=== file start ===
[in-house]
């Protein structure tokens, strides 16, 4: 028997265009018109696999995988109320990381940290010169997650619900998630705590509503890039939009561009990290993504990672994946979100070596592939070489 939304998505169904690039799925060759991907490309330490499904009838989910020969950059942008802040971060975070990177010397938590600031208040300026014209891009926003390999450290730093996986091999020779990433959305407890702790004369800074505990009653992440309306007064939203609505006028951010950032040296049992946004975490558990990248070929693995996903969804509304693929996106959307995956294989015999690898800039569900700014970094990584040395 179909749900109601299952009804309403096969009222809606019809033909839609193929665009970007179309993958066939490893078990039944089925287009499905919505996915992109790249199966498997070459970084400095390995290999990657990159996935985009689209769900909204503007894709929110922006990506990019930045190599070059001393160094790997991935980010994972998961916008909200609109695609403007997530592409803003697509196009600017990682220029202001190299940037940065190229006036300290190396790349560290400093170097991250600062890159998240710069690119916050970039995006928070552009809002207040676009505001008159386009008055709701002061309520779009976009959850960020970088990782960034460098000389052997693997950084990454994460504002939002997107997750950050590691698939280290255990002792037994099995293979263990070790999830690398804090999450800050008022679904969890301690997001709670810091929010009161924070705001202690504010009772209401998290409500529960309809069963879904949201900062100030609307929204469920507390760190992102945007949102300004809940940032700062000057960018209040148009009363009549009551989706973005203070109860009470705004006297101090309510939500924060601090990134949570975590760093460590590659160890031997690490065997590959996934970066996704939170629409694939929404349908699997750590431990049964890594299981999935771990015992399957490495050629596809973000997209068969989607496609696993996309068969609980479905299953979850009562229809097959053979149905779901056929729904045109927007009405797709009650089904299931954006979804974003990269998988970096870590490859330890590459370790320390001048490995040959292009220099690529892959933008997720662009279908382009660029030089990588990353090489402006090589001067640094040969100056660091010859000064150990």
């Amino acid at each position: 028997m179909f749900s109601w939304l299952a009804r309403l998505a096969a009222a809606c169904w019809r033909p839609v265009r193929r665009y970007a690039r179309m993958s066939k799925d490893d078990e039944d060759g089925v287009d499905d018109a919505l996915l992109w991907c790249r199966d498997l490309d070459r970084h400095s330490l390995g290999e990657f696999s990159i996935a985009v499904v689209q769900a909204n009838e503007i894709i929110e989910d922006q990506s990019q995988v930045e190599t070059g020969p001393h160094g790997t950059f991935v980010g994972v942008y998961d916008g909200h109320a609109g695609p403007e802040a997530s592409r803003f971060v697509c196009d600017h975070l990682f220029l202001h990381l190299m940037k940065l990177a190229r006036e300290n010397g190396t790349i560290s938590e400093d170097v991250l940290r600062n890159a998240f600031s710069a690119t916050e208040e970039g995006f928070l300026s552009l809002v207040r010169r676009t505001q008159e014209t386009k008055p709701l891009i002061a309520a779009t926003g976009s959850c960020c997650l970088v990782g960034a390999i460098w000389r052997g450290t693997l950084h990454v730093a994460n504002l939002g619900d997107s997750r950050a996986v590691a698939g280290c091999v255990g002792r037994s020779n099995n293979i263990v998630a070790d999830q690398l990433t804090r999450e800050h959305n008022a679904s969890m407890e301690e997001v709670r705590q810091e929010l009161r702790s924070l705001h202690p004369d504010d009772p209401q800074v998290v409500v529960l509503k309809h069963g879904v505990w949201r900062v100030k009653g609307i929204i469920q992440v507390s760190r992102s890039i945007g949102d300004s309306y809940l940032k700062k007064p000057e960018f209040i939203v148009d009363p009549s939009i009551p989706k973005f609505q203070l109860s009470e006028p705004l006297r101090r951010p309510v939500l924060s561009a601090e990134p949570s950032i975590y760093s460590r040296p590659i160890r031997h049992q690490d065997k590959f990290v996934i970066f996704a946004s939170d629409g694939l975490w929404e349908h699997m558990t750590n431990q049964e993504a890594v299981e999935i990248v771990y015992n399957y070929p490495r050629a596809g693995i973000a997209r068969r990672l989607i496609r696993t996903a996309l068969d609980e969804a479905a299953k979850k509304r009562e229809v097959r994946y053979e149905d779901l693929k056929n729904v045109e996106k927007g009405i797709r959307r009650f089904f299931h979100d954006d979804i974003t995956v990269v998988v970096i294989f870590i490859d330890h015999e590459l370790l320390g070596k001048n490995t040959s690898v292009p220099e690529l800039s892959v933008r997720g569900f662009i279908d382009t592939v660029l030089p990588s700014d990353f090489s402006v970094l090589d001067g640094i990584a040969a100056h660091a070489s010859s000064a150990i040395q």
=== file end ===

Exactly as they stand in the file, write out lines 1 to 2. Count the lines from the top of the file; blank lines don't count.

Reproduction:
[in-house]
């Protein structure tokens, strides 16, 4: 028997265009018109696999995988109320990381940290010169997650619900998630705590509503890039939009561009990290993504990672994946979100070596592939070489 939304998505169904690039799925060759991907490309330490499904009838989910020969950059942008802040971060975070990177010397938590600031208040300026014209891009926003390999450290730093996986091999020779990433959305407890702790004369800074505990009653992440309306007064939203609505006028951010950032040296049992946004975490558990990248070929693995996903969804509304693929996106959307995956294989015999690898800039569900700014970094990584040395 179909749900109601299952009804309403096969009222809606019809033909839609193929665009970007179309993958066939490893078990039944089925287009499905919505996915992109790249199966498997070459970084400095390995290999990657990159996935985009689209769900909204503007894709929110922006990506990019930045190599070059001393160094790997991935980010994972998961916008909200609109695609403007997530592409803003697509196009600017990682220029202001190299940037940065190229006036300290190396790349560290400093170097991250600062890159998240710069690119916050970039995006928070552009809002207040676009505001008159386009008055709701002061309520779009976009959850960020970088990782960034460098000389052997693997950084990454994460504002939002997107997750950050590691698939280290255990002792037994099995293979263990070790999830690398804090999450800050008022679904969890301690997001709670810091929010009161924070705001202690504010009772209401998290409500529960309809069963879904949201900062100030609307929204469920507390760190992102945007949102300004809940940032700062000057960018209040148009009363009549009551989706973005203070109860009470705004006297101090309510939500924060601090990134949570975590760093460590590659160890031997690490065997590959996934970066996704939170629409694939929404349908699997750590431990049964890594299981999935771990015992399957490495050629596809973000997209068969989607496609696993996309068969609980479905299953979850009562229809097959053979149905779901056929729904045109927007009405797709009650089904299931954006979804974003990269998988970096870590490859330890590459370790320390001048490995040959292009220099690529892959933008997720662009279908382009660029030089990588990353090489402006090589001067640094040969100056660091010859000064150990």